When a child is born, the new mother and baby get most of the attention, but dads are undergoing change too. Here are eight quick tips to help first-time fathers adjust to having a new baby in the house.
1. Be a hands-on dad. Get involved in all aspects of childcare: bathing, feeding, reading, changing diapers and putting your baby to sleep. Note to moms: If dad needs a little coaching, give him the basics and let him develop his own style. Don’t criticize; offer encouragement to help him feel competent in his new role. Experience is the best teacher.
2. Recognize challenges. Some babies, such as those with colic, may be harder to soothe. If your baby is crying, look for obvious signs of discomfort: diaper change, hunger, fatigue or gas. Spend five to ten minutes on any one strategy. If it doesn’t work, try another one. Newborns can also suffer from over stimulation due to lights, motion, sounds and people; things that may seem normal are a drastic change from a quiet womb.
3. Communicate with outsiders. Take on the role of communicating with family and friends, setting limits and boundaries, if needed. If others offer to help, suggest practical ideas such as dropping off meals, running errands or watching the baby so you and your partner can take a walk. Extended family can be a huge help or significant stressor. Encourage well meaning but intruding relatives to refrain from giving unwanted input with regard to childcare.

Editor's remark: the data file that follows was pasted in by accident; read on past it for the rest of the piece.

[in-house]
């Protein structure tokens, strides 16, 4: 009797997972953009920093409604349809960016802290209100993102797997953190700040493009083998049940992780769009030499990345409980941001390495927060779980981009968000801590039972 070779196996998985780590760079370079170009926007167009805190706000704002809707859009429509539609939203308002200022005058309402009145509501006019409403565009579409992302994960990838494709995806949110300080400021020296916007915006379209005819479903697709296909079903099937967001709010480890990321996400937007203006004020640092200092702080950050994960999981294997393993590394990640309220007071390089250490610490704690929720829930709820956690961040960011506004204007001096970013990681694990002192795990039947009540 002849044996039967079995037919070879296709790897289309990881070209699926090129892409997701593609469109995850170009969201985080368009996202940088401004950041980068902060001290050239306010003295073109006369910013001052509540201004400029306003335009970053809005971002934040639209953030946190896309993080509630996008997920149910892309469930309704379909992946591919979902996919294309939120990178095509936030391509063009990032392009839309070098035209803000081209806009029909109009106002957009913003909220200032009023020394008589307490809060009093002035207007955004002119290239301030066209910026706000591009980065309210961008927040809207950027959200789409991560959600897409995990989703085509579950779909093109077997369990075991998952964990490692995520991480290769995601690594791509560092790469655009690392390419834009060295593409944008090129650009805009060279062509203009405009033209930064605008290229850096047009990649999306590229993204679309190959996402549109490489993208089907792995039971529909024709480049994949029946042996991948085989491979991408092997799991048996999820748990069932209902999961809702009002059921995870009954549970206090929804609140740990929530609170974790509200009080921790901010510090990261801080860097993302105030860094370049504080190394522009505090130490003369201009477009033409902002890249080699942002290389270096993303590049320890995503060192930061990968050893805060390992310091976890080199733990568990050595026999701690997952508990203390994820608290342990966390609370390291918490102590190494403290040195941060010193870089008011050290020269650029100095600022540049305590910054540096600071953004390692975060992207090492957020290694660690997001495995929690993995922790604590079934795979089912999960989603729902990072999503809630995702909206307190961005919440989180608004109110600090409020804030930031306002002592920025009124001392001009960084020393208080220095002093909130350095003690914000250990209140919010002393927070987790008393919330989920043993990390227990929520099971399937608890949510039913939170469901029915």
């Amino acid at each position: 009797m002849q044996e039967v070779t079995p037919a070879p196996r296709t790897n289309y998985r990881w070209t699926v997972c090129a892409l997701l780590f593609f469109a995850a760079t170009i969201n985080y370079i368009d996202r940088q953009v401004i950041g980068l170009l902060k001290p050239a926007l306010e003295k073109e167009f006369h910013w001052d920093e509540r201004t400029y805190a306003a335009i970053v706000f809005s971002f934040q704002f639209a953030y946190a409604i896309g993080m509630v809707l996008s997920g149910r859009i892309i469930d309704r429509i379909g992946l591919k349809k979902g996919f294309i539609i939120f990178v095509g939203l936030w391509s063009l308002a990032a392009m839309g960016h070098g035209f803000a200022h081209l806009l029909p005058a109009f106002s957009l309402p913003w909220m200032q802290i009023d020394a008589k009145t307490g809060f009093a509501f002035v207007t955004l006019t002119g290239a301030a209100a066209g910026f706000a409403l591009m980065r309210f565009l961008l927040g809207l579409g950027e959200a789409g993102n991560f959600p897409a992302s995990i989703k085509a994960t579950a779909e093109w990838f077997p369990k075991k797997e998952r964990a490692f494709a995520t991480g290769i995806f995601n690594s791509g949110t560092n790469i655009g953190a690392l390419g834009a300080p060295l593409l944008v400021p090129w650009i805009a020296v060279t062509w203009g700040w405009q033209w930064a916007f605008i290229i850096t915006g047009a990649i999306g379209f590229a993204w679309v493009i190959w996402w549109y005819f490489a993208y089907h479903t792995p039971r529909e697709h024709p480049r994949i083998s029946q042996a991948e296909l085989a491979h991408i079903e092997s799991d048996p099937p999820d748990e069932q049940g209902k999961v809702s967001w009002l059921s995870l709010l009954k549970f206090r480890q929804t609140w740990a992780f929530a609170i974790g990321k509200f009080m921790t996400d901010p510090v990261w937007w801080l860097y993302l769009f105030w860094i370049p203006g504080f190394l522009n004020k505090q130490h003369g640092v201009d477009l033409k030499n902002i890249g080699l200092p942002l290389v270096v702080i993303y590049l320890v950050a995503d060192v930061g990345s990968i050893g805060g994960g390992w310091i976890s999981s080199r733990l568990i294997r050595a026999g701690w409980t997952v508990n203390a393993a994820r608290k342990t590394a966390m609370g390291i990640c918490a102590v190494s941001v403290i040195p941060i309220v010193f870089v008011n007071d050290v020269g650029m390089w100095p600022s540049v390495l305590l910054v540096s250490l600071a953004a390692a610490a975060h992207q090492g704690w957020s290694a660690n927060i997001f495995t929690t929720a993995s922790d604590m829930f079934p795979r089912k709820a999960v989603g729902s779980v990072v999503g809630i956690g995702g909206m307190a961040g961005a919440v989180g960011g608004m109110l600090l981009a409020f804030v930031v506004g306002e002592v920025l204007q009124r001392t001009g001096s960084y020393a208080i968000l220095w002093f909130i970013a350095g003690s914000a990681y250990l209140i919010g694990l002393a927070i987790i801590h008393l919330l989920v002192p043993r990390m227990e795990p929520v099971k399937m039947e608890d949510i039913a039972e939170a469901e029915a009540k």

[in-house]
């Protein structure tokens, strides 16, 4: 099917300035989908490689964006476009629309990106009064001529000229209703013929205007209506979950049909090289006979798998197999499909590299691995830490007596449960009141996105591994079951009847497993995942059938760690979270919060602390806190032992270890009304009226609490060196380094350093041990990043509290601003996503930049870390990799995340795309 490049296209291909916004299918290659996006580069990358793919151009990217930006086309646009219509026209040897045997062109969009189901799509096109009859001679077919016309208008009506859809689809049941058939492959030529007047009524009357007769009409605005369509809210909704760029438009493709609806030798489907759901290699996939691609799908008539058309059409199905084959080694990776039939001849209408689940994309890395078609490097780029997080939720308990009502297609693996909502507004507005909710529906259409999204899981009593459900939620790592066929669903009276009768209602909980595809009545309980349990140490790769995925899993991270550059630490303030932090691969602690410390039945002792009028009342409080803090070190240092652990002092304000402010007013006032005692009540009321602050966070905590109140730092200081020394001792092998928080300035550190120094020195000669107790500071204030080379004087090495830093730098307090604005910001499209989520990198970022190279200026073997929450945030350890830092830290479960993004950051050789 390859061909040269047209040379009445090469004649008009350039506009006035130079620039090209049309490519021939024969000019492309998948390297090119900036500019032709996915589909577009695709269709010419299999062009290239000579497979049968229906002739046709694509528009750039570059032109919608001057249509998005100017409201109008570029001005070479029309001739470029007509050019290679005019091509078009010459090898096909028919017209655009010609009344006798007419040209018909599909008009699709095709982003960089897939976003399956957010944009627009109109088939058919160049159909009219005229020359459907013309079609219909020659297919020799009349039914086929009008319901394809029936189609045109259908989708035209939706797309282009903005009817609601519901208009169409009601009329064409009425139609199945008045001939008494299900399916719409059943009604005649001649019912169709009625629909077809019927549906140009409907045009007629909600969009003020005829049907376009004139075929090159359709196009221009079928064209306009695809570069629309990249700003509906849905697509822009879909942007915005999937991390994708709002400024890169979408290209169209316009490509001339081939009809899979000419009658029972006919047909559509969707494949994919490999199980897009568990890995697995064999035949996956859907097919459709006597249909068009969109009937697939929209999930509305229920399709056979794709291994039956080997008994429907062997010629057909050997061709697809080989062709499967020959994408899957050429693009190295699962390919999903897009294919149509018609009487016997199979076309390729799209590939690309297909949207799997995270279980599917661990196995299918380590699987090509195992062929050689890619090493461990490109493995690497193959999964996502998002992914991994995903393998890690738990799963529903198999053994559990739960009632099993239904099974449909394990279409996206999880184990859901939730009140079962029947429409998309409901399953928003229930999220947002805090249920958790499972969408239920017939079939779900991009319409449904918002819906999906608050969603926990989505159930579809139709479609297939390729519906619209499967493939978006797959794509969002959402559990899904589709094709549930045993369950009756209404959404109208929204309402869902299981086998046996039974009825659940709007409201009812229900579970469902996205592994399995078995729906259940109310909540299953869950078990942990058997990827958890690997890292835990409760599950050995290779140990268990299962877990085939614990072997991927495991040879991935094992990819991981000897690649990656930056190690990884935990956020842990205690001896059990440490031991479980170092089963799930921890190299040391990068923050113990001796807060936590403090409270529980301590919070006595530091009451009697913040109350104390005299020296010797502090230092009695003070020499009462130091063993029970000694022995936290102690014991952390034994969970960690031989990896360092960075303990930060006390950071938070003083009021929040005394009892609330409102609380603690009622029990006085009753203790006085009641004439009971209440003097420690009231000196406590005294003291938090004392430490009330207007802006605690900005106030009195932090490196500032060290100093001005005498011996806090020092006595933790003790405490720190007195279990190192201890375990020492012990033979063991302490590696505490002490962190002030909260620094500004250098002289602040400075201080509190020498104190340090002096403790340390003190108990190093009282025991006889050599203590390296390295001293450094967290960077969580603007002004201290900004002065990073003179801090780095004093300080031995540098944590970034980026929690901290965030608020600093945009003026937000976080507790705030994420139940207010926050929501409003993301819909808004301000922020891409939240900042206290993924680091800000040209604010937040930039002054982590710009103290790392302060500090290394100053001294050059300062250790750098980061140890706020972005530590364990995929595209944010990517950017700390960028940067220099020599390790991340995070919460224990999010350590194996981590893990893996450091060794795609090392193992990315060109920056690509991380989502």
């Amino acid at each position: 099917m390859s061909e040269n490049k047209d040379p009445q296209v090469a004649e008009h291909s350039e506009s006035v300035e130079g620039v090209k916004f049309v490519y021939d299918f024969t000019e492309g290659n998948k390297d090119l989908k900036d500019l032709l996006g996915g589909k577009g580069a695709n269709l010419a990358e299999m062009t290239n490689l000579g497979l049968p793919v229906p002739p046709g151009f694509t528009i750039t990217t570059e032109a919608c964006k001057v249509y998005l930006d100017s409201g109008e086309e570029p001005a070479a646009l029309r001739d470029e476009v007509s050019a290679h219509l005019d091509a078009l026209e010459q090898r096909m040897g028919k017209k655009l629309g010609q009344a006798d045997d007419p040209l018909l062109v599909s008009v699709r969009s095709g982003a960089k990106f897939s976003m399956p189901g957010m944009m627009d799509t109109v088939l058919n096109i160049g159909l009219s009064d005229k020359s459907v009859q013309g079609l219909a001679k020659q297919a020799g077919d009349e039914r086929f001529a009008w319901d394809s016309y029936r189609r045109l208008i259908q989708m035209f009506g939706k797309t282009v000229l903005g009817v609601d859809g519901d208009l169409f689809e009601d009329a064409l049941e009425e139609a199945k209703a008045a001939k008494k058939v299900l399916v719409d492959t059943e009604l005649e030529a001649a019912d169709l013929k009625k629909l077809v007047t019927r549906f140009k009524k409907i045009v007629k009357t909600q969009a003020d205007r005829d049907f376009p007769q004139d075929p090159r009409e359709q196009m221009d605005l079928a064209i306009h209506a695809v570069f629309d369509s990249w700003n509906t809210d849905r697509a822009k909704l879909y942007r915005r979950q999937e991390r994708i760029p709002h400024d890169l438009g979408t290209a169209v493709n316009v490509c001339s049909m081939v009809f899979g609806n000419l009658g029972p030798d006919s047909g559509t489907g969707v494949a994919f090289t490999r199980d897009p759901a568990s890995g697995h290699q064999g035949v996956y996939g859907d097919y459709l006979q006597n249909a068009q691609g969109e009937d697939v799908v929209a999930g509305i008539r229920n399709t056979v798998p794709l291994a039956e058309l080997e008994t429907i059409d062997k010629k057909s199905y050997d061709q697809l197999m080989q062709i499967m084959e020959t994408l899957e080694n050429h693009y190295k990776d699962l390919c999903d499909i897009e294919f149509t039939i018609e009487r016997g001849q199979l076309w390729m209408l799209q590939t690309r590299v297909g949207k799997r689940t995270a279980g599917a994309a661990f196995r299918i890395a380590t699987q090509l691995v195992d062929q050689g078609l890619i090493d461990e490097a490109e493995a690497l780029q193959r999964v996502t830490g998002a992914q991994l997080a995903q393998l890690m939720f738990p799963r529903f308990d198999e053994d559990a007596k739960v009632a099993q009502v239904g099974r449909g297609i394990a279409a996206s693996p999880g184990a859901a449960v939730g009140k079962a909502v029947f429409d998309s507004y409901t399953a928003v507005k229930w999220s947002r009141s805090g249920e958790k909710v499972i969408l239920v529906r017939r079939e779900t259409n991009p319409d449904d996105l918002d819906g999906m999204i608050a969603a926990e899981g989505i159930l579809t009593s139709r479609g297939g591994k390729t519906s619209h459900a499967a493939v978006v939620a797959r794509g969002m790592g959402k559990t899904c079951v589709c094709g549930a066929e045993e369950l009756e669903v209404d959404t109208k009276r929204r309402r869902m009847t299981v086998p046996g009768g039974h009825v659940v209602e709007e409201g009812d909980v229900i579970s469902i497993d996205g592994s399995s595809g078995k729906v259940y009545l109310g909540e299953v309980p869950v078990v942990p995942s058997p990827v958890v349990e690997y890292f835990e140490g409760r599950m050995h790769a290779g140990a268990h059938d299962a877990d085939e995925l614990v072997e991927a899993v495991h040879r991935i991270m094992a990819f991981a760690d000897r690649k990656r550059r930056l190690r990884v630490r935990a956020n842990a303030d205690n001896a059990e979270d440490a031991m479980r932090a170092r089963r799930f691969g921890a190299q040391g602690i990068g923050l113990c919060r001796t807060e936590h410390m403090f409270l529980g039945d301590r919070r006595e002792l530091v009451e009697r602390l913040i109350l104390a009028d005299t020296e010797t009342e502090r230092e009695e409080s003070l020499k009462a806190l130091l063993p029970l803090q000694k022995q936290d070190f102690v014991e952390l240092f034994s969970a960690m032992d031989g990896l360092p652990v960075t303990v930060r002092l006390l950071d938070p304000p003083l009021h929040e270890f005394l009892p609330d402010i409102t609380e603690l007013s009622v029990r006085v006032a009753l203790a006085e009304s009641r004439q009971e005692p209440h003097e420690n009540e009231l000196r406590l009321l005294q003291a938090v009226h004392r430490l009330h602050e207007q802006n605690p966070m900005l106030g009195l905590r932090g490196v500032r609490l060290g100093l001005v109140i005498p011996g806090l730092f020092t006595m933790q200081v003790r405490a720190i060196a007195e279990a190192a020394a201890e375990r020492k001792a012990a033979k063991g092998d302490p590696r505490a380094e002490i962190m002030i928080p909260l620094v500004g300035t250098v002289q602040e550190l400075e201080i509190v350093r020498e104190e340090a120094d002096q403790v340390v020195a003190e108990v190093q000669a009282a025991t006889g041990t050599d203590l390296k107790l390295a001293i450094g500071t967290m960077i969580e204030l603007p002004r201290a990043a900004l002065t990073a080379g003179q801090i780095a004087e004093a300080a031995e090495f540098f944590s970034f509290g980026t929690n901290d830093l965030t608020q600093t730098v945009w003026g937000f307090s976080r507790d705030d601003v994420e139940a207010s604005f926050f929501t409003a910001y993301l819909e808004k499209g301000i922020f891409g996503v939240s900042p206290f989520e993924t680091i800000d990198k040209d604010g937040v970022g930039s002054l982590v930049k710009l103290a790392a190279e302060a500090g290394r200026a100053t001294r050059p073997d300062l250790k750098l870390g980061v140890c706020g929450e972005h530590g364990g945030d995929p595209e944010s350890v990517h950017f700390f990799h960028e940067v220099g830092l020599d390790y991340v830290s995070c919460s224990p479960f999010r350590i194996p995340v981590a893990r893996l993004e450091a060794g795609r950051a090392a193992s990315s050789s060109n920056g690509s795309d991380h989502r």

4. Be supportive of Mom. One of the father’s biggest roles is to support the mother. Keep a constant line of communication open with one another and discuss how the adjustment is going. Talk about things that are working, and make suggestions for change where needed. Also, keep an eye out for signs of postpartum depression, which may have a delayed onset.
5. Find personal support. New dads may need an outlet where they can share their own concerns or stresses. Find a father support group or look for a friend who is or has gone through this stage in life. Also be aware of your emotions. If you feel anxious or depressed for an extended period of time, talk with your physician.
6. Nurture the couple relationship. This will benefit parents and child. If extended family members are local, schedule occasional date nights. If this isn’t an option, look for creative ways to give the relationship attention: back or foot rubs, a note in one another’s lunchbox, a quick email sent to the office. Communication should include more than just baby talk. Also make time for intimacy; be sensitive to each other’s needs and work together to find a compromise.
7. Make time for self. While it may be impossible to maintain the before-baby lifestyle, determine what is most critical for each parent to relieve stress—sleep, exercise, time away from the house—and work that into the week.
8. Give it time. The more time fathers spend with their baby, the easier it will get. Right now things aren’t normal, but life will take on a new normal in time.
Denise Morrison Yearian is the former editor of two parenting magazines and the mother of three children.
Published: June 2015